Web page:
He laughs and kisses me, then tries to pull away. "Breakfast is getting cold."
"Ranyam can take breakfast. Petyr can take me!" I pull him back towards the bedroom.
"Petyr and Darsé can eat! Play later!" he smirks, spinning free and dancing to the other side of the table. I force a smile and follow him. Breakfast means conversation. I want to ask him, but I dare not.
I come to the table and sit down, and he joins me. I take a piece of bread and dredge it through the gravy absently, and chew on it absently. I stare at the plate. I feel it again, deep, on the left side of my soul, there in the back. It scratches at me. I want to ask him, but I dare not.
"Wanna talk about it?" he says, mouth full of bread.
I look up, and he's smirking, and waiting with his eyes shining.
"Is something happening to me?"
He smiles, but it's not joking. It's a kind smile, and I think a little condescending. Or maybe sympathetic. "It's happening to you, finally. I was wondering when it would start."
"When what would start?"
"The goddess is starting to come back into this world."
"The goddess? Lovi? But I didn't do anything... we didn't DO anything yet."
"I think we did quite a lot, over the last few days."
I blush this time, and he laughs. "Darsé, it's alright. The same thing happened to me. We're anchors. She's placing a piece of herself within you, and she can use that to pull herself out of the Heart of the World, and back into the heavens."
"The same thing happened to you?" I feel a flush of jealousy.
"Well, not exactly the same thing. I was just a kid at the time."
"Petyr," I shake my head. "Petyr, please. I am hearing voices. I feel... feelings that are not my own. Please explain exactly what is happening to me. I need to know everything. I'm... well... I'm scared."
He's there, suddenly, kneeling again, holding my hands. "Darsé. Darsé, I'm sorry. I know it's all new to you. It's fine. I'll explain. It's nothing to be scared of.”
He takes a deep breath. "When I was a child, the monks told me I had been chosen. I was special. I was to be Gorgus' vessel. To bring Lovi back, Gorgus needed to create an anchor, some way to tie Lovi back to our world, so that he could pull her back into it without breaching the prison of the Unnamed. Gorgus still held a piece of Lovi, a small part of her spirit, and if he could somehow tie that down onto our world, he could draw her back home. I’m guessing he and his priests spent centuries figuring out what to do, but they finally decided that the best way was to put that piece of Lovi into a mortal.”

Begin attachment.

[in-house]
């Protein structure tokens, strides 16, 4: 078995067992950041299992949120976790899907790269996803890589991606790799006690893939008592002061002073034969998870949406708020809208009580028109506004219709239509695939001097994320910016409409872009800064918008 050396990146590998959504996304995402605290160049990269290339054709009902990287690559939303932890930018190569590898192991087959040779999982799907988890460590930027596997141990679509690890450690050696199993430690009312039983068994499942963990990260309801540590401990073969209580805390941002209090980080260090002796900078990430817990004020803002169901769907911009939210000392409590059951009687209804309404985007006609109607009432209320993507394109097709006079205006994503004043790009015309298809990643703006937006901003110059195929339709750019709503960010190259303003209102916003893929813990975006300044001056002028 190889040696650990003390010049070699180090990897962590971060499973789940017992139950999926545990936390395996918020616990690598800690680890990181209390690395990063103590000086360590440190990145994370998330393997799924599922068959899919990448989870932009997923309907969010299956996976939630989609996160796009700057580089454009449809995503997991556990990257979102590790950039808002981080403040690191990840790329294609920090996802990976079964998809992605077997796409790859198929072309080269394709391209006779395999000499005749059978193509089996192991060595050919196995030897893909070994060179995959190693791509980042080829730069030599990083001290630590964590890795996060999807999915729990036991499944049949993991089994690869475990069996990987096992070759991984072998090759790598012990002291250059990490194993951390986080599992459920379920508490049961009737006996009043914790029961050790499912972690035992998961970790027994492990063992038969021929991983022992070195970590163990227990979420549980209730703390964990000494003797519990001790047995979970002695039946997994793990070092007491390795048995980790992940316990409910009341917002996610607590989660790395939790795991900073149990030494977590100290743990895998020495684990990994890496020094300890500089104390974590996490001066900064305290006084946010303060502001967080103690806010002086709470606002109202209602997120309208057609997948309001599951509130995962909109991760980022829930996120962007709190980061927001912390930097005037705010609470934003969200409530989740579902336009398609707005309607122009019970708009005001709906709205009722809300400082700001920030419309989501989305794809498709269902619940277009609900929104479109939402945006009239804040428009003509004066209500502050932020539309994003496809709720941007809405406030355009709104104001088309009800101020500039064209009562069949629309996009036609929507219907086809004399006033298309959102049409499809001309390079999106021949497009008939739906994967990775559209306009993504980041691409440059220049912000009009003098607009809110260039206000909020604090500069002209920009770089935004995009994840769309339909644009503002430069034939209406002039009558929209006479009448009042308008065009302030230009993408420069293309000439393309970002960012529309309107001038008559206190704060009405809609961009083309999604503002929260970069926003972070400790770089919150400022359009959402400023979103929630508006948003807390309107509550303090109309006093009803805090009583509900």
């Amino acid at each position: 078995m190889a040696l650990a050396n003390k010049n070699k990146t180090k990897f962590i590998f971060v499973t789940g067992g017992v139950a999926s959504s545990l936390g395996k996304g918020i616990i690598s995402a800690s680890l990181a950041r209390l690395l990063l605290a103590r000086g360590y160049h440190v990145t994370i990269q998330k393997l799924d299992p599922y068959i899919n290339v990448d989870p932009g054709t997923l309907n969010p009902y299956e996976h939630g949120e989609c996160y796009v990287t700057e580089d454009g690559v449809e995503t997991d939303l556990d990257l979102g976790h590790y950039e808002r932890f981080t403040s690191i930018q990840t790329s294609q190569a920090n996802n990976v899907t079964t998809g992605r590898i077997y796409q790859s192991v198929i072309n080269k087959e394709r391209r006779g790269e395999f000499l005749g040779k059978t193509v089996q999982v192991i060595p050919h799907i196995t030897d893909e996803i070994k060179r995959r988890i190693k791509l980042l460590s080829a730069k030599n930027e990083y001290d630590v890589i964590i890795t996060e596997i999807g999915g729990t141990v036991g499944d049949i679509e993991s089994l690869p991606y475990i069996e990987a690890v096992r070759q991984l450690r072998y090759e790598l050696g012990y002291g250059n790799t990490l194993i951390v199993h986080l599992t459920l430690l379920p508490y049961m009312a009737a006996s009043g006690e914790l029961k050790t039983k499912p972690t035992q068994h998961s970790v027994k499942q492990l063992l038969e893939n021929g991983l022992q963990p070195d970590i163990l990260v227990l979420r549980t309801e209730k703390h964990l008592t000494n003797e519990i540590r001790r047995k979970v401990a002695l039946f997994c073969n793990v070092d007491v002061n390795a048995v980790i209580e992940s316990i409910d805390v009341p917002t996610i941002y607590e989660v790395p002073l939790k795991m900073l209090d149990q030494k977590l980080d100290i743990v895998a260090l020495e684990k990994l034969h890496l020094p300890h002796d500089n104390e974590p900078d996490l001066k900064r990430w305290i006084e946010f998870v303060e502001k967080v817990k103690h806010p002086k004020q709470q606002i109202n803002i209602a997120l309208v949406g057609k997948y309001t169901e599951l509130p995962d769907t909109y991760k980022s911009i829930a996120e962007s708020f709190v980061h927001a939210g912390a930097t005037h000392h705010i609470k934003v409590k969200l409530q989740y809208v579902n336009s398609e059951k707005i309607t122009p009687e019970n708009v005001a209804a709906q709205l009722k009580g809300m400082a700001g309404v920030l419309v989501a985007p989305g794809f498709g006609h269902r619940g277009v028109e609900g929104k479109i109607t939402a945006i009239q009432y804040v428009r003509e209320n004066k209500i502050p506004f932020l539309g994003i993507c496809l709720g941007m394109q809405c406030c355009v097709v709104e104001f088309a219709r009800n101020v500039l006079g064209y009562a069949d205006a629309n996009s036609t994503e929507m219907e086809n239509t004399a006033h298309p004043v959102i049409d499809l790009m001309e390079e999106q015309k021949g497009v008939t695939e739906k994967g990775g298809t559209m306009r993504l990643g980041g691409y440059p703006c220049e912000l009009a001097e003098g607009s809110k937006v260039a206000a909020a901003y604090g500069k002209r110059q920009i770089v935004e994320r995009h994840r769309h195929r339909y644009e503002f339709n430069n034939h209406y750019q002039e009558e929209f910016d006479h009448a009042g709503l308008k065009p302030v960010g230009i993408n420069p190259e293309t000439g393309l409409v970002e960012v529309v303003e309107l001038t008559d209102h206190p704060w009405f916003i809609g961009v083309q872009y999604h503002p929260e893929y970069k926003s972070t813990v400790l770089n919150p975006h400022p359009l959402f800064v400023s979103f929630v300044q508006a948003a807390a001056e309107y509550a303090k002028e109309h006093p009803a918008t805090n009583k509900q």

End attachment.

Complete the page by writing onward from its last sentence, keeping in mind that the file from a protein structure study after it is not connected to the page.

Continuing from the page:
I swallow, my throat dry, sure of where this is going.
“The problem was that to do this, Gorgus needed to be able to touch a mortal, to place within her the only piece of Lovi that he had left. But to touch a mortal would be to kill her. His power is too great to touch a human directly. So Gorgus decided to place a part of himself within a mortal first, so that he could walk among us. Even that was dangerous. It had to be done carefully, indirectly, with someone who had been prepared for their entire life to be able to join with him without being destroyed by his power. I don’t know all of the details, honestly. It required years upon years of rituals and sacrifice, for long years before you and I were even born. I was just lucky enough to be the one chosen after a thousand years of rituals and preparation were finally finished. Gorgus was placed into me, a piece at a time. Well, at least, as much of him as could fit. It was very confusing at first, but I am used to him living inside of my head now. We've been together ever since. I am him. He is me. I know his will, and he shares mine. And we both care for you very, very much, and would not let anything hurt you."
"Go on. What about me? What about Lovi?"
"Well, you and I... us being together... it lets Gorgus place the piece of Lovi he still holds onto within you. Piece by piece, he is creating an anchor, a tie to this world, so that she can be pulled back out of her prison, freed from her torment and returned to her husband."
"Piece by piece?"
"Yes, there are four pieces.” He counts off on his fingers. “Nahhu is the wind that blows around the skirts of the gods. Nehhu is the footsteps of the gods. Neghhu is the cloak of the gods. Neghhru is the heartbeat of the gods."
"What does that mean?"
"It means that the more you take within you, the more you know their will, the more you can see with their eyes, things unknown, things unseen, things that might be, or must be. And when you are all filled up, as I am, then we can perform the final ritual to bring Lovi back."
"How... how long will this take?"
"Not long. You and I are lucky enough to be living in the last few weeks of a plan that has taken untold generations to bring about. People lived and died and spent their whole lives working towards this so that you and I could be here, today, standing upon the threshold of destiny."
"But what... what happens to us after Lovi comes back?"
Petyr smiles. "You and I are going to be gods. Gorgus and Lovi will lift us up to join them, and we will be together, forever. Not just for one life, but for all time."
It sounds a bit creepy honestly, but his eyes are so earnest. He is telling me the truth, I’m sure of it.
I don't hear it very clearly though. Or maybe I choose not to.
I shake my head. "Really? You and me? Together?"
"Yes. You and me." He stands up and pulls me to him, kissing me fiercely. “I love you. I would never hurt you, Darsé. That’s all I’ve wanted, all this time. For us to be together.”